Becoming Premier League champions for the first time in thirty years was a massive achievement for Jurgen Klopp, who once promised to land the big prize within four years.
One of my favourite adages in football is ‘if he/she’s fit enough for the bench, they should be fit enough to start.’
It’s one that every football fan, diehards and casuals alike, can say in absolute confidence because any rebuttal doesn’t hold up, especially if it’s about one of the best players on the planet.
So the fact that Mo Salah was an unused sub for Liverpool’s 0-0 draw with Everton on Monday morning would’ve left Reds fans wondering ‘what could’ve been’ had their side not needed to make necessary changes mid-game due to injuries to James Milner and Joel Matip.
Manager Jurgen Klopp truly fascinates me in his approaches to these high-profile away fixtures. It fascinates me in the sense that he seems obsessed with playing a game of ‘the league table.’
He knows that historically, under a number of different managerial regimes and playing groups, Liverpool as a football club entity have always struggled playing away at Everton and Manchester United. I think if you’d offered him a draw away at Old Trafford and Goodison Park before a ball was kicked this season, he would’ve bared his glistening white teeth in a wide smile and given you a great big hug.
Impending records and titles do not matter to this manager, nor does astounding success playing heavy metal football and a mountainous points gap to the two clubs mentioned above. Like the person with all the hotels and money in a game of Monopoly, Klopp is far too wily a manager to stop playing ‘league table.’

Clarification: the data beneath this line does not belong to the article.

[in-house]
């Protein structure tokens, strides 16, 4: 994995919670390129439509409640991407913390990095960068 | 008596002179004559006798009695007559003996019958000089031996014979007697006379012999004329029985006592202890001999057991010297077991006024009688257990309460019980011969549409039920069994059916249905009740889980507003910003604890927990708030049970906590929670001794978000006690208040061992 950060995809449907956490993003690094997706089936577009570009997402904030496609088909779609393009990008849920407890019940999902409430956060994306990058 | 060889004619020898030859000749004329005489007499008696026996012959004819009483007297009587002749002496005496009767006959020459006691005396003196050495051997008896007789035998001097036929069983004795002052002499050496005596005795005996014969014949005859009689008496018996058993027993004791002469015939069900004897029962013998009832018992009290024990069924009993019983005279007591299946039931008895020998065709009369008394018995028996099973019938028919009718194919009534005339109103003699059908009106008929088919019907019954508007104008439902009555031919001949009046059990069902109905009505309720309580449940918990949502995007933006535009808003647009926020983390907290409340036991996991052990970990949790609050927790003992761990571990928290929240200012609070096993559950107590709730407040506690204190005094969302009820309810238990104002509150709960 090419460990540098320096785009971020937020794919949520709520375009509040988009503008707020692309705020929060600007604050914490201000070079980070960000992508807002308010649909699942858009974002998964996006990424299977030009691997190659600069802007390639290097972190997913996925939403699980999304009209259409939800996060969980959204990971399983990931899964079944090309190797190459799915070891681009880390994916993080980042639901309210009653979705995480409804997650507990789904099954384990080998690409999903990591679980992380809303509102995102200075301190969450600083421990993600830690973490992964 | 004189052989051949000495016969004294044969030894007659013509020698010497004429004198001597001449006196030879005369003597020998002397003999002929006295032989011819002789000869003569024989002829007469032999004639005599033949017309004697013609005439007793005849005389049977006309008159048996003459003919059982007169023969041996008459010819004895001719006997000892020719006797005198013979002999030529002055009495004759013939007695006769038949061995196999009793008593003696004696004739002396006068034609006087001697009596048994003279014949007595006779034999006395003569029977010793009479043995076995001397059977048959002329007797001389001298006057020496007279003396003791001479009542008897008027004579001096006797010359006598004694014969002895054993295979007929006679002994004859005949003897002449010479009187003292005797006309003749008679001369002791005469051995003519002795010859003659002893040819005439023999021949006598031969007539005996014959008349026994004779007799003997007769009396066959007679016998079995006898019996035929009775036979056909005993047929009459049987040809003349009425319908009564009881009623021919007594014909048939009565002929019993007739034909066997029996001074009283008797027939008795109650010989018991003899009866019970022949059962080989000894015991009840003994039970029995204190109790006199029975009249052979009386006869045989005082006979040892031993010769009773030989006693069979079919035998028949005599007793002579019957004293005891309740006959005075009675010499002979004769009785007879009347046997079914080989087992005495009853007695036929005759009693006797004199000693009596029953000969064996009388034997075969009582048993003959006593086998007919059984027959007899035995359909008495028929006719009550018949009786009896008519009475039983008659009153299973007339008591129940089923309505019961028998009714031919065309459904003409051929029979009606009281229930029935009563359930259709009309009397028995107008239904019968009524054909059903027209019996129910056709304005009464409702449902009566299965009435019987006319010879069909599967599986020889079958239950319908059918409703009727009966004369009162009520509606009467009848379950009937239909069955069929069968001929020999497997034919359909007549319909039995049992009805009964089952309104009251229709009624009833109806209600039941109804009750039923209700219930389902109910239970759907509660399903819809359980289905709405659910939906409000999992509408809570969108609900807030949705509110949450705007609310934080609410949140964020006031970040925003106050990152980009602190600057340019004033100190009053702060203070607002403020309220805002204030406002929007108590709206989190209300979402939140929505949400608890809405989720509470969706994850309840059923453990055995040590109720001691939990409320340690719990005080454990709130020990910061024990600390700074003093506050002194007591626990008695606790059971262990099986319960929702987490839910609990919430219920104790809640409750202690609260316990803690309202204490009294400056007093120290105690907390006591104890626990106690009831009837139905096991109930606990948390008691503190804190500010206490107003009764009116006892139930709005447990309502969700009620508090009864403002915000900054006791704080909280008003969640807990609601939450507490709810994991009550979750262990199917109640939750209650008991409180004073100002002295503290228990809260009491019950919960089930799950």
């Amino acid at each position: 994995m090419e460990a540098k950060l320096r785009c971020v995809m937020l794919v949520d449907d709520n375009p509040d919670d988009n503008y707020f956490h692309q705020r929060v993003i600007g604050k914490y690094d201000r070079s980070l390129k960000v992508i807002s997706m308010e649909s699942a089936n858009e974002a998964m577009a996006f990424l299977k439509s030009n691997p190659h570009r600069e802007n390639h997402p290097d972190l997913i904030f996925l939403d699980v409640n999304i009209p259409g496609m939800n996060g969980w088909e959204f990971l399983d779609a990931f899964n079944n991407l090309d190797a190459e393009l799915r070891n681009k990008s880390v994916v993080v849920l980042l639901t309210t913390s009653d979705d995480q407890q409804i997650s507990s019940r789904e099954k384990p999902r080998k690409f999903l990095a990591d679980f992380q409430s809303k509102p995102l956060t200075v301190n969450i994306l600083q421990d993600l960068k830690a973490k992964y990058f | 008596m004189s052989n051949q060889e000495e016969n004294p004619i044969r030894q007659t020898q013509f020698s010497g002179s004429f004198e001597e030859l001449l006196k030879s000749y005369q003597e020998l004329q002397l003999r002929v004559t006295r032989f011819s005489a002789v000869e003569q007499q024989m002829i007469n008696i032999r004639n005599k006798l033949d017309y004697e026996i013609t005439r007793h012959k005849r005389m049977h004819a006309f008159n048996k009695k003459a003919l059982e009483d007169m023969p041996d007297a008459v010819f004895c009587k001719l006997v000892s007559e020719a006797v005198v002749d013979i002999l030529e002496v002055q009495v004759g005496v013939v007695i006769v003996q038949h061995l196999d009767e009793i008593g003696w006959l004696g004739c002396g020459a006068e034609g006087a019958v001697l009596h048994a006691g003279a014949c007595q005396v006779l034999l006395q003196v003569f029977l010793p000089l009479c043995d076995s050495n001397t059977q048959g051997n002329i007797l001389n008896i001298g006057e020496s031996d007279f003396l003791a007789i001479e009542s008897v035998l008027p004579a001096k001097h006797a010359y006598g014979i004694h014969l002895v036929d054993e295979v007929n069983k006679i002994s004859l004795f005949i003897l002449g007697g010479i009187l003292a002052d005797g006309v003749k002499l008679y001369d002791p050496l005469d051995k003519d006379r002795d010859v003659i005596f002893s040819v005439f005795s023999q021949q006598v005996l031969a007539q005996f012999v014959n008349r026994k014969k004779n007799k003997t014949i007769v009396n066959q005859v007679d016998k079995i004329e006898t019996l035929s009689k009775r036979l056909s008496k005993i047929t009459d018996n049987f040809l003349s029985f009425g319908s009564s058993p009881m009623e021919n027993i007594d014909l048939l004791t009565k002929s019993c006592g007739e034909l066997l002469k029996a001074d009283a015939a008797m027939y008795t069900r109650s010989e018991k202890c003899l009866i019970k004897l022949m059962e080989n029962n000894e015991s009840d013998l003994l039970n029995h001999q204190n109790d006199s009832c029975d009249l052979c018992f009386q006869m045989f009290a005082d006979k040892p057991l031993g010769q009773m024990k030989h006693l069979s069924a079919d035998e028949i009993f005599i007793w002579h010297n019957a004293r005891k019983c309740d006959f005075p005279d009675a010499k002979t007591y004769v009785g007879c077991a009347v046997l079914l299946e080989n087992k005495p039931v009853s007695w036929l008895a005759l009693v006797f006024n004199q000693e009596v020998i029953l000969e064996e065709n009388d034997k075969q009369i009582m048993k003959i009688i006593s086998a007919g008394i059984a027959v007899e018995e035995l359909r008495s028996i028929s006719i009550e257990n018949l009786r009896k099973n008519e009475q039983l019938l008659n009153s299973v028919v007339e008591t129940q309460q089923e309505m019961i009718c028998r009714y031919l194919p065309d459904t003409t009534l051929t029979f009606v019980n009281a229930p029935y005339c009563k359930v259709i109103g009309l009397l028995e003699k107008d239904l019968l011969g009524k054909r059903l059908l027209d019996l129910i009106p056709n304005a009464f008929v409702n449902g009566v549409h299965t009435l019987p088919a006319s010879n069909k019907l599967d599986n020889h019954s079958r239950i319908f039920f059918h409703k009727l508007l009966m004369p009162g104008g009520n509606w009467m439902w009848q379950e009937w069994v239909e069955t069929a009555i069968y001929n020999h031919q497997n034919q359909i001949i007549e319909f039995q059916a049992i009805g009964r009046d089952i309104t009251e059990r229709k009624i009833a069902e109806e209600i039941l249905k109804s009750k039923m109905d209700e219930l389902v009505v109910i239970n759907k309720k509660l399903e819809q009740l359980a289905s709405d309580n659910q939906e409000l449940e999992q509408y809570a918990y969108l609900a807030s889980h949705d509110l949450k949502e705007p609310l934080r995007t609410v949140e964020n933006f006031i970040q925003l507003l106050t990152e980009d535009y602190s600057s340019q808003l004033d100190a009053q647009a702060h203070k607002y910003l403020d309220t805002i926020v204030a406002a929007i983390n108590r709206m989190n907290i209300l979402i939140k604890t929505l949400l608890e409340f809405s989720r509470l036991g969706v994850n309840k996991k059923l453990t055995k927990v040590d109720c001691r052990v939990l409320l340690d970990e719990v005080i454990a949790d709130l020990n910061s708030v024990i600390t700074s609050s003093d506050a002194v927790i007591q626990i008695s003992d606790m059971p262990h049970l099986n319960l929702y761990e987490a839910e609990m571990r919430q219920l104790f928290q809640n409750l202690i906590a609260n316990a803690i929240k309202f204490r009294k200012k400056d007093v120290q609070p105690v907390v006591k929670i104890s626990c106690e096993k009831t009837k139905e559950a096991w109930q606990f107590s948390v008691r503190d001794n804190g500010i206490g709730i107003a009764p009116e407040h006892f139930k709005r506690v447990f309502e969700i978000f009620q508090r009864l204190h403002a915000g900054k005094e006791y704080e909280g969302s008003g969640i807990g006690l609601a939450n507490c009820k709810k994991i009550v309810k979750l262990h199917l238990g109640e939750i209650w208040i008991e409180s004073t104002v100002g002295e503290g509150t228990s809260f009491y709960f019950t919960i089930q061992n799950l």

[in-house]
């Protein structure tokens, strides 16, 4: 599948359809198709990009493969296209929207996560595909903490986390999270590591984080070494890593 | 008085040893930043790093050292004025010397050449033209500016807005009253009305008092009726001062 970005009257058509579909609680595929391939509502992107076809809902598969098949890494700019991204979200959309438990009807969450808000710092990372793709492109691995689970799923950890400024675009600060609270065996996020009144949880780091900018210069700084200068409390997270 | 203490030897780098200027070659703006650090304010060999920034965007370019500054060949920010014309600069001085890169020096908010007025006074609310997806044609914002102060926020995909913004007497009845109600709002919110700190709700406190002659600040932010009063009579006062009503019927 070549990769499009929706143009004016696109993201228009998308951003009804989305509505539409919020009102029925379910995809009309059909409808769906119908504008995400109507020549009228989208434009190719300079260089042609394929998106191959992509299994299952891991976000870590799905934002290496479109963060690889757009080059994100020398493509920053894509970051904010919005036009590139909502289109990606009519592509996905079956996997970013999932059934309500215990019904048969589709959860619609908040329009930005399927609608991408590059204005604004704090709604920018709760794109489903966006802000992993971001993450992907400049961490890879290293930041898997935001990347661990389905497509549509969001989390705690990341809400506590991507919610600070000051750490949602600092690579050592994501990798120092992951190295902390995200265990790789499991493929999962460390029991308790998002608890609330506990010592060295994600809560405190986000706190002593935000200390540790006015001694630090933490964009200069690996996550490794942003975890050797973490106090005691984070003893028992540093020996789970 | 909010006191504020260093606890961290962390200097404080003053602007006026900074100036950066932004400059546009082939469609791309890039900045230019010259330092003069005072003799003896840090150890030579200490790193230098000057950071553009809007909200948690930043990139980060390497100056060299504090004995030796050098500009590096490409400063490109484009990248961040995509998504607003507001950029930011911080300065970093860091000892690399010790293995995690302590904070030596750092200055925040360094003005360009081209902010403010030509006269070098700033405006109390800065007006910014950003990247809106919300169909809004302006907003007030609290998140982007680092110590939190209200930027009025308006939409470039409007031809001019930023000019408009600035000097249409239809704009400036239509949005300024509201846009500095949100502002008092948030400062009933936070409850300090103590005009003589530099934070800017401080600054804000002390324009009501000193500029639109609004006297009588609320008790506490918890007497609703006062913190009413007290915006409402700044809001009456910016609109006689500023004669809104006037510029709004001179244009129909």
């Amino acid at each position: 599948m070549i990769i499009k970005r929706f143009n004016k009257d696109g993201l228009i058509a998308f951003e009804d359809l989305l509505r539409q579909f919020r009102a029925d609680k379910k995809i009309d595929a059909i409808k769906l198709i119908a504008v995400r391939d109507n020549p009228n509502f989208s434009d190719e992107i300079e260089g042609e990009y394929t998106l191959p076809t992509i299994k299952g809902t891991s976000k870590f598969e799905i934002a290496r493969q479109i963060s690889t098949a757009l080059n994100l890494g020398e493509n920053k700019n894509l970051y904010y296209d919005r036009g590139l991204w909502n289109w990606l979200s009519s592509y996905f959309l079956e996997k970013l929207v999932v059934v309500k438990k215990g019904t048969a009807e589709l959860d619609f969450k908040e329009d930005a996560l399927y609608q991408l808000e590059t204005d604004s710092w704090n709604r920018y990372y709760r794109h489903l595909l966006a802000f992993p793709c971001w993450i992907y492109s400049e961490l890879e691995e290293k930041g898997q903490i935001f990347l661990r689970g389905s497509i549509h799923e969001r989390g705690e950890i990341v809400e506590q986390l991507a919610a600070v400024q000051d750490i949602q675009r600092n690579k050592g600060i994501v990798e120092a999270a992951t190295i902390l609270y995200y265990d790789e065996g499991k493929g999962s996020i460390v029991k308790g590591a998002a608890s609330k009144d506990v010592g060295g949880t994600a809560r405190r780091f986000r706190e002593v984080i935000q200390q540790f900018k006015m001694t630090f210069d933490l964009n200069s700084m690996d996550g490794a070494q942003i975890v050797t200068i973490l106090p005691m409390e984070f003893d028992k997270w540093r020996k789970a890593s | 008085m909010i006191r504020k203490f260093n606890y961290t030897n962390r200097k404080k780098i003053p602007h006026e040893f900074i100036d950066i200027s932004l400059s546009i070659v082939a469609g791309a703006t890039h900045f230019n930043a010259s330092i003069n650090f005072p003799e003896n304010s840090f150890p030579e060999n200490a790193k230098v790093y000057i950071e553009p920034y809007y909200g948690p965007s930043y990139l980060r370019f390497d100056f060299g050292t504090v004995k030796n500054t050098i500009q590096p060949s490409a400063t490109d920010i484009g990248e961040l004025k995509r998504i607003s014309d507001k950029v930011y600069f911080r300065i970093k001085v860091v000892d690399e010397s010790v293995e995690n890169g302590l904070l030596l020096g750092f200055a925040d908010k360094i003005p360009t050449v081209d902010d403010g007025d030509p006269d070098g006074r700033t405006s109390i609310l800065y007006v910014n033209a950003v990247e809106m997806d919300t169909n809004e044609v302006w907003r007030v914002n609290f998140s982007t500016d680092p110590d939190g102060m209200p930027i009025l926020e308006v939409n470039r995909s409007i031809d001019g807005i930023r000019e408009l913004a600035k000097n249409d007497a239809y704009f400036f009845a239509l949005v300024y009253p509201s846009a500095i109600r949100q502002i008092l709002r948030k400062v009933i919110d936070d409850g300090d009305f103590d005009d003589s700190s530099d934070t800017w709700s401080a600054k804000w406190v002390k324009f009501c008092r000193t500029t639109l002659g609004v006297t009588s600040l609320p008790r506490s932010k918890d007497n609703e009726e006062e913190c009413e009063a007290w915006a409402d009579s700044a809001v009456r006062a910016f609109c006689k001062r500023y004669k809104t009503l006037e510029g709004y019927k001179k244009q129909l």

This craftsmanship of the manager doesn’t silence the legions of Reds fans worldwide wanting their Egyptian king on the pitch to swipe away their Merseyside rivals, however. Who could blame them for not wanting to relive even a semblance of the party of the 5-2 victory at Anfield in early December?
In Jurgen’s next move in ‘league table’, his side welcomes Crystal Palace to Anfield on Thursday morning, and you bet he’s going to want to put Salah on Tennessee Avenue.
Also, it looks like Liverpool will have left back Andy Robertson return. Not only will the two add supreme quality, but having two darting left-footers back in the side will add that much-needed dynamism in the attacking third Liverpool were lacking in the derby.
Klopp spoke of ‘not forcing rhythm’ after Monday morning’s game. I don’t think you’d need to dissect too deeply to come to the conclusion that adding two nailed-on starters in not only Liverpool’s XI, but a current World XI could fix the rhythm issue.
Out of all the games of the resumption of the Premier League thus far, the derby was the most affected by the lack of crowd and atmosphere. We’ve seen Man City turn on the style in their opening two fixtures, making light work of Arsenal and Burnley.
It’s ime for the champions-elect to show their muscle again, and there’s no better man than their talismanic number 11 to reignite the party Reds fans have been lucky enough to be invited to in season 2019-20.